When Gentech Industries research company set up their headquarters in the small suburban town of Hillsdale, NJ, the residents aren’t too happy. A crusading army of eco-activists led by local preacher Father Morris (Will Dunham) are intent on closing down the complex at any cost. Meanwhile Laura Forman (Sprague Grayden), and her pals, Steven (David Garver), Jennifer (Katheryn Winnick) and Joe (Matt Markey) decide to pay the place a visit, unaware that Bible touting Morris and two of his cronies have already forced their way into Biotech determined to find out what evils are going on.
Laura and Jennifer are picked up on the way in by Officer Walker (Al Thompson) and Sergeant Murdock (Jon Avner) who are alarmed that such a high-tech building is apparently unmanned by security, and decide to investigate themselves. Once inside the groups discover that research involved a strand of gas called ROTD (a nod to the RETURN OF THE LIVING DEAD films series), which reanimates corpses in order to produce an army of unstoppable zombies, and hope to sell to the military. However, an accident has unleashed the gas and reanimated a series of corpses (used for tests) that have most of Gentech’s staff into flesh-eaters.
From here on in, it’s a case of ‘Who will survive, and what will be left of them?” as we are treated to some nifty zombie make-ups, gore FX, and nods to various zombie movies ranging from DAWN OF THE DEAD to REANIMATOR. Not much in the way of originality, but this film does manage to score high points with its dialogue, and characterisations that are quite authentic. Director/Scriptwriter Michael J. Hein manages to introduce each group of characters into the scenario with some clever plot development. The cast are pretty good, especially Al Thompson as heroic Officer Walker, and Will Dunham as Father Morris. A special mention must also go to the thumping electronic score by David Neabore that I found particularly haunting. Unlike 99% of SOV horror flicks, BIOHAZARDOUS has a lot going for it and director Hein is certainly a cut above the usual screenwriting talent found in low budget movie making.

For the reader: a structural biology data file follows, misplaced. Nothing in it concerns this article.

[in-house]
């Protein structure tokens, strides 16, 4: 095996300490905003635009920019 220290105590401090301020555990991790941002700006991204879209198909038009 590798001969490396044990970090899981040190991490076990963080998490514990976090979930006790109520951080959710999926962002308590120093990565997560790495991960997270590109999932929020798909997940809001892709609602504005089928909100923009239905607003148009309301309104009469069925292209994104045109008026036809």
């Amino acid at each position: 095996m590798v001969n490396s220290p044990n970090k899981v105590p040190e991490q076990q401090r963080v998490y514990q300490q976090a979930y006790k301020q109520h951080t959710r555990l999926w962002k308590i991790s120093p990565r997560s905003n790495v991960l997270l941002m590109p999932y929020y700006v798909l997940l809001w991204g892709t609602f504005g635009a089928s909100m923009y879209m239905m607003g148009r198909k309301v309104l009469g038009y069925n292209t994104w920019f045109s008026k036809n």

Carl T. Ford
Directed by Michael J. Hein
USA / 2000 / 93 minutes.
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